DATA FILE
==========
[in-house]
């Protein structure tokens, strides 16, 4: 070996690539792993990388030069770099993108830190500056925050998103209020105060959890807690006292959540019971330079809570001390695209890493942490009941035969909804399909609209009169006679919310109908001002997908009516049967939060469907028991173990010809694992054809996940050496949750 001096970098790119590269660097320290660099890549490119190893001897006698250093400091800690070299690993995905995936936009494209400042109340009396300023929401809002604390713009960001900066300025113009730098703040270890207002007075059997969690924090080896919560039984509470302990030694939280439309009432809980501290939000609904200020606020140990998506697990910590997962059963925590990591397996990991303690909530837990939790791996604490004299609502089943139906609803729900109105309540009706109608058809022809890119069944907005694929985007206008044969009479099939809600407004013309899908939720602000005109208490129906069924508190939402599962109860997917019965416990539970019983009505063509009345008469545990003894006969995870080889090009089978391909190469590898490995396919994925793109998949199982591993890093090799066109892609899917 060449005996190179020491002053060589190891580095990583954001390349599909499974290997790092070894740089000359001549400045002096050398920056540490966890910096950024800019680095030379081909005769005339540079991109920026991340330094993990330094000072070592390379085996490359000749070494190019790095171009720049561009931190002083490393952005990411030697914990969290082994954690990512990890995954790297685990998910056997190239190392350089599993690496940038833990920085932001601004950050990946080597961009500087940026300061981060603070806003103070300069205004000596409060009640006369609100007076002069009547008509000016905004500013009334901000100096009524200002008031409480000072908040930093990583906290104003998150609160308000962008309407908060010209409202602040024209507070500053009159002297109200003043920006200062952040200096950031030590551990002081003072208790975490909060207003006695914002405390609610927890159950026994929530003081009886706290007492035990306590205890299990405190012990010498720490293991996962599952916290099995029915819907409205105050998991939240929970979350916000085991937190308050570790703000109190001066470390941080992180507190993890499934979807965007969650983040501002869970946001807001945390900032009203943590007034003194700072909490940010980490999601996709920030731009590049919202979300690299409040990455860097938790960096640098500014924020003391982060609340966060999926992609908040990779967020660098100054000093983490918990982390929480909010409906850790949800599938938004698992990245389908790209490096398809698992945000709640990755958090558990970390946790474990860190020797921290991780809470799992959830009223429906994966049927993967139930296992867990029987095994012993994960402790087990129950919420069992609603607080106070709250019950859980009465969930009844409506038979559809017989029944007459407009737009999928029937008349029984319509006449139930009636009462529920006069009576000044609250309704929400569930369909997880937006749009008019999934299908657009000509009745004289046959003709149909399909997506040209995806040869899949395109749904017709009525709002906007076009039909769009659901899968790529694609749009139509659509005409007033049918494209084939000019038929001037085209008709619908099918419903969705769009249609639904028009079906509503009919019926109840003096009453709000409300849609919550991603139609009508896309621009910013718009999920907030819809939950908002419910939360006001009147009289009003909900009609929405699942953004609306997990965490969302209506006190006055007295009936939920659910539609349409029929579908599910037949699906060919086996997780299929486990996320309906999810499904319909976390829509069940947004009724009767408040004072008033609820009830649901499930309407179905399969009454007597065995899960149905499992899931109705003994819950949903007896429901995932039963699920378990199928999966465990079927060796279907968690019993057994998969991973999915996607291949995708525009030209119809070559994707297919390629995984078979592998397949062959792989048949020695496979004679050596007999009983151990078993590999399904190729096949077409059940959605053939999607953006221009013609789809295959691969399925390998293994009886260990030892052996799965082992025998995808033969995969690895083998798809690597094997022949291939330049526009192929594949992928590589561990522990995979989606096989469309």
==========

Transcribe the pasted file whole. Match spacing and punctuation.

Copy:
[in-house]
């Protein structure tokens, strides 16, 4: 070996690539792993990388030069770099993108830190500056925050998103209020105060959890807690006292959540019971330079809570001390695209890493942490009941035969909804399909609209009169006679919310109908001002997908009516049967939060469907028991173990010809694992054809996940050496949750 001096970098790119590269660097320290660099890549490119190893001897006698250093400091800690070299690993995905995936936009494209400042109340009396300023929401809002604390713009960001900066300025113009730098703040270890207002007075059997969690924090080896919560039984509470302990030694939280439309009432809980501290939000609904200020606020140990998506697990910590997962059963925590990591397996990991303690909530837990939790791996604490004299609502089943139906609803729900109105309540009706109608058809022809890119069944907005694929985007206008044969009479099939809600407004013309899908939720602000005109208490129906069924508190939402599962109860997917019965416990539970019983009505063509009345008469545990003894006969995870080889090009089978391909190469590898490995396919994925793109998949199982591993890093090799066109892609899917 060449005996190179020491002053060589190891580095990583954001390349599909499974290997790092070894740089000359001549400045002096050398920056540490966890910096950024800019680095030379081909005769005339540079991109920026991340330094993990330094000072070592390379085996490359000749070494190019790095171009720049561009931190002083490393952005990411030697914990969290082994954690990512990890995954790297685990998910056997190239190392350089599993690496940038833990920085932001601004950050990946080597961009500087940026300061981060603070806003103070300069205004000596409060009640006369609100007076002069009547008509000016905004500013009334901000100096009524200002008031409480000072908040930093990583906290104003998150609160308000962008309407908060010209409202602040024209507070500053009159002297109200003043920006200062952040200096950031030590551990002081003072208790975490909060207003006695914002405390609610927890159950026994929530003081009886706290007492035990306590205890299990405190012990010498720490293991996962599952916290099995029915819907409205105050998991939240929970979350916000085991937190308050570790703000109190001066470390941080992180507190993890499934979807965007969650983040501002869970946001807001945390900032009203943590007034003194700072909490940010980490999601996709920030731009590049919202979300690299409040990455860097938790960096640098500014924020003391982060609340966060999926992609908040990779967020660098100054000093983490918990982390929480909010409906850790949800599938938004698992990245389908790209490096398809698992945000709640990755958090558990970390946790474990860190020797921290991780809470799992959830009223429906994966049927993967139930296992867990029987095994012993994960402790087990129950919420069992609603607080106070709250019950859980009465969930009844409506038979559809017989029944007459407009737009999928029937008349029984319509006449139930009636009462529920006069009576000044609250309704929400569930369909997880937006749009008019999934299908657009000509009745004289046959003709149909399909997506040209995806040869899949395109749904017709009525709002906007076009039909769009659901899968790529694609749009139509659509005409007033049918494209084939000019038929001037085209008709619908099918419903969705769009249609639904028009079906509503009919019926109840003096009453709000409300849609919550991603139609009508896309621009910013718009999920907030819809939950908002419910939360006001009147009289009003909900009609929405699942953004609306997990965490969302209506006190006055007295009936939920659910539609349409029929579908599910037949699906060919086996997780299929486990996320309906999810499904319909976390829509069940947004009724009767408040004072008033609820009830649901499930309407179905399969009454007597065995899960149905499992899931109705003994819950949903007896429901995932039963699920378990199928999966465990079927060796279907968690019993057994998969991973999915996607291949995708525009030209119809070559994707297919390629995984078979592998397949062959792989048949020695496979004679050596007999009983151990078993590999399904190729096949077409059940959605053939999607953006221009013609789809295959691969399925390998293994009886260990030892052996799965082992025998995808033969995969690895083998798809690597094997022949291939330049526009192929594949992928590589561990522990995979989606096989469309």